By Matt Corley and David Crockett
December 15, 2014

Dead End Disclosure

Dead end disclosure in its worst form denies voters any real knowledge about the source of money behind campaign ads. This is what happens when a super PAC is almost completely funded by non-disclosing nonprofits. The situation is made even worse when the nonprofits themselves are enigmas with little available public information. Not only is the money in the dark, but so are the motives.

Perhaps no groups better exemplify this blind alley of disclosure than an Ohio-based network of opaque nonprofits and super PACs tied to a small band of lawyers, activists, and political operatives. In all, this network moved more than $4 million between nonprofits and super PACs during the 2014 election cycle. The money, according to Federal Election Commission records, was used to fund independent expenditures in 10 races nationwide, on both the state and federal level, all without the original source being revealed.

Dark Money from the Buckeye State

Though the super PACs funded by this web of nonprofits injected themselves into elections in seven states in 2014, the roots of the network are in Ohio. The three nonprofits – A Public Voice, Inc, the Government Integrity Fund, and the Jobs and Progress Fund – are based in the state as are the operatives known to be working behind the scenes. Two of the four super PACs – the Government Integrity Fund Action Network and the Hometown Freedom Action Network – are officially located in Ohio while the other two – Citizens for a Working America PAC and the Concrete and Portland Cement Action Network – list their records as being maintained in the state.

The closest thing to a central node is attorney David R. Langdon and his West Chester, Ohio-based firm, Langdon Law, which advertises an “expertise regarding the ability of 501(c)(4) social welfare organizations to engage in permitted election activities, and in issues relating to affiliations among tax-exempt entities.” Mr. Langdon is the treasurer of the Jobs and Progress Fund as well as the Hometown Freedom Action Network and Citizens for a Working America PAC. He is also the custodian of records for the Concrete and Portland Cement Action Network. A Public Voice was incorporated by another attorney at Langdon Law, Joshua B. Bolinger.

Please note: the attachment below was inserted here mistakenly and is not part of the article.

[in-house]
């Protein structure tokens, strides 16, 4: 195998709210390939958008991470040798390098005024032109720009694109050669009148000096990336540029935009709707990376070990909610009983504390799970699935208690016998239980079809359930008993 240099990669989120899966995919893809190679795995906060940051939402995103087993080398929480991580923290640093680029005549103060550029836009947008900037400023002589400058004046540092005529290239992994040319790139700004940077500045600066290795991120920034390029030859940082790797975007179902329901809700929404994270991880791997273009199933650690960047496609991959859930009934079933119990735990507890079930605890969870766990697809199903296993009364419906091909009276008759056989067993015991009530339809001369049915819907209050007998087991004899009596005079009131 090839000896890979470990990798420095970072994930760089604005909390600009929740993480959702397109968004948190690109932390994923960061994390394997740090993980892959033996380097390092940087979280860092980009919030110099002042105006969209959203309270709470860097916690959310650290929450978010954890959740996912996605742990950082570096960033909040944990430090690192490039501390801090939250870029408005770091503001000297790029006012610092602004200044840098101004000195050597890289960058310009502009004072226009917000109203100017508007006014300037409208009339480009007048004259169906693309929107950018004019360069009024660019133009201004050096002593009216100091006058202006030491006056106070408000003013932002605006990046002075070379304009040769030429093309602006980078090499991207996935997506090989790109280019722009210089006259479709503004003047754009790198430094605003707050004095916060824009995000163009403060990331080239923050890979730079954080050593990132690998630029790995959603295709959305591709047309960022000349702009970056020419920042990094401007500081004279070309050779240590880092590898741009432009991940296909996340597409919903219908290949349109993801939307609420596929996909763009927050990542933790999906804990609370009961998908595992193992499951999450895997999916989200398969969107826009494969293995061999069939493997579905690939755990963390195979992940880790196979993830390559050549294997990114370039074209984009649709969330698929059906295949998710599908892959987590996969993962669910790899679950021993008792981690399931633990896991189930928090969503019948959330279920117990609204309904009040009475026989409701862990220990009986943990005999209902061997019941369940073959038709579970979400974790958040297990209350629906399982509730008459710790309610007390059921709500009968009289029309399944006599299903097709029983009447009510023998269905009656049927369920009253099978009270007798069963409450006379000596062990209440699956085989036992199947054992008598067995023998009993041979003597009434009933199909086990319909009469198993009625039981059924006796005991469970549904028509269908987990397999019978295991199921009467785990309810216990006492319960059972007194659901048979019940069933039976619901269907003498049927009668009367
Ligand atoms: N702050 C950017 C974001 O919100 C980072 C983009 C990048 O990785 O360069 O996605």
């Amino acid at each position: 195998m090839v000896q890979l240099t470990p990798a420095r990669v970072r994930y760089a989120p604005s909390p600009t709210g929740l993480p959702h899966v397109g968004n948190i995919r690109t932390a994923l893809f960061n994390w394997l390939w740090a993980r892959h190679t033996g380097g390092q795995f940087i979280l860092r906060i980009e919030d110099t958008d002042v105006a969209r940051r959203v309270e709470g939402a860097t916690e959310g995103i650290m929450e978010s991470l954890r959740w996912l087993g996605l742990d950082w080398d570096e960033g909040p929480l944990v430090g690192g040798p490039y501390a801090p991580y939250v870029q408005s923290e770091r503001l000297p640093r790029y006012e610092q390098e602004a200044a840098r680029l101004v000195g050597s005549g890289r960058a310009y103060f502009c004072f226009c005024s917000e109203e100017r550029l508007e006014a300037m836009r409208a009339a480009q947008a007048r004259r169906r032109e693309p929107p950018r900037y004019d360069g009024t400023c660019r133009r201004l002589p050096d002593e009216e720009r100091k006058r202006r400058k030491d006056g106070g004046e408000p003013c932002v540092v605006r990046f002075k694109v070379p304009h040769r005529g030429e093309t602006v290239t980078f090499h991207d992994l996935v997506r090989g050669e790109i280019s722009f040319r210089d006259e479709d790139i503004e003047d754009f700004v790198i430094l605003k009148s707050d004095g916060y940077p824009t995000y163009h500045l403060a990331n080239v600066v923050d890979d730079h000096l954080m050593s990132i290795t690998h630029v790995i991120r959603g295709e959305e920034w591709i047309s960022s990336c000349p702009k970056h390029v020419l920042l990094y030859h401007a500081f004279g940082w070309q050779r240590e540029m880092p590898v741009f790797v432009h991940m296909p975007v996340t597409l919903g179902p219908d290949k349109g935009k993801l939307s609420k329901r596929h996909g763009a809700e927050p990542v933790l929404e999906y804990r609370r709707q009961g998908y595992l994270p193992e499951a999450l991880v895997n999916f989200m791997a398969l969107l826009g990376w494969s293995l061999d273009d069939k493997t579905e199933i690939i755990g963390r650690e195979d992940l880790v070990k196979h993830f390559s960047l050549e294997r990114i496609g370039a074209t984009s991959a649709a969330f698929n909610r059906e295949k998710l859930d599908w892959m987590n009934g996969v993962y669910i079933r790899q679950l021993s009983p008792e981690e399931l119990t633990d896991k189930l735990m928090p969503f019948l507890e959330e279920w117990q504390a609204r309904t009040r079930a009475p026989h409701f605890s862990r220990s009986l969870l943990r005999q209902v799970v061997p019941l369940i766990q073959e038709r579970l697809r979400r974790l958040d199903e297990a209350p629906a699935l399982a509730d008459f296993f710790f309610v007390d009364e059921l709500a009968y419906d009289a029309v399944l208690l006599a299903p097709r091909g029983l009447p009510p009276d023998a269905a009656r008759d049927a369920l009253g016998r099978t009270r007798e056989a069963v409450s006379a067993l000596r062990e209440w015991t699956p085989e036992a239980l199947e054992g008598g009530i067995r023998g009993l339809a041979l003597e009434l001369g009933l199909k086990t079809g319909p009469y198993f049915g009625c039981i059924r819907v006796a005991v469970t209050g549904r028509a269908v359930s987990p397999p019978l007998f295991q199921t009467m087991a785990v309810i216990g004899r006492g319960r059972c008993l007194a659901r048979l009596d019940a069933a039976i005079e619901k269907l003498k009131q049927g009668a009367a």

In fact, only the Government Integrity Fund and Government Integrity Fund Action Network lack a direct tie to Mr. Langdon, though there is an indirect connection. The president of the Government Integrity Fund, Ohio lobbyist Thomas Norris, serves on the board of the Jobs and Progress Fund with Mr. Langdon. Mr. Norris told the Cleveland Plain Dealer that he was involved in setting up the Concrete and Portland Cement Action Network, which was created by a former employee of his, Joel Riter.

Seemingly Random Targets

It’s unclear how or why the groups chose to get involved in the races in which they spent money. The Government Integrity Fund Action Network, for instance, spent $1,047,000 last spring on ads boosting Senator-elect Tom Cotton (R) in Arkansas, completely funded by contributions from the Government Integrity Fund. Citizens for a Working America PAC, on the other hand, aggressively engaged in Georgia’s Republican Senate primary with more than $2 million in ads benefiting Senator-elect David Perdue (R), bankrolled by the Government Integrity Fund and the Jobs and Progress Fund. For its part, the Hometown Freedom Action Network targeted Senate candidates in Minnesota and Nebraska and House candidates in Colorado and Arizona. The more than $644,000 in independent expenditures was financed by all three nonprofits. The Concrete and Portland Cement Action Network focused on local races in Ohio, spending $186,000 on mobile ads boosting four state Senate candidates. These ads of were funded by two of the nonprofits, A Public Voice and the Government Integrity Fund. Other than the groups themselves, there doesn’t appear to be anything connecting these races.

The websites of the groups don’t offer much help in decoding the motives behind the money. None of them have an address or a phone number and they don’t list any employees or representatives. A Public Voice doesn’t even have website while Citizens for a Working America PAC’s website is a single page with a photo. The Jobs and Progress Fund’s website has little more than a generic mission statement, something the Concrete and Portland Cement Action Network’s website doesn’t even have. The online presence of the Government Integrity Fund and the Hometown Freedom Action Network offers a little bit more with generic blog posts and canned newsfeeds, but actual information about the groups is sparse.

The end result of this minimal public presence is that these groups spend millions of dollars to influence elections and there is little the public can do to hold them or their patrons accountable. The dearth of information about the groups and the randomness of their targets certainly suggests they are guns for hire that can inject money into races of their donors’ choosing all while keeping the money trail secret.

While this network spread dark money into races across the country, some super PACs supported by nonprofits focus intently on just one race. Tomorrow, CREW will reveal how one single-candidate super PAC in New Hampshire was fueled by a nonprofit across the border in Massachusetts.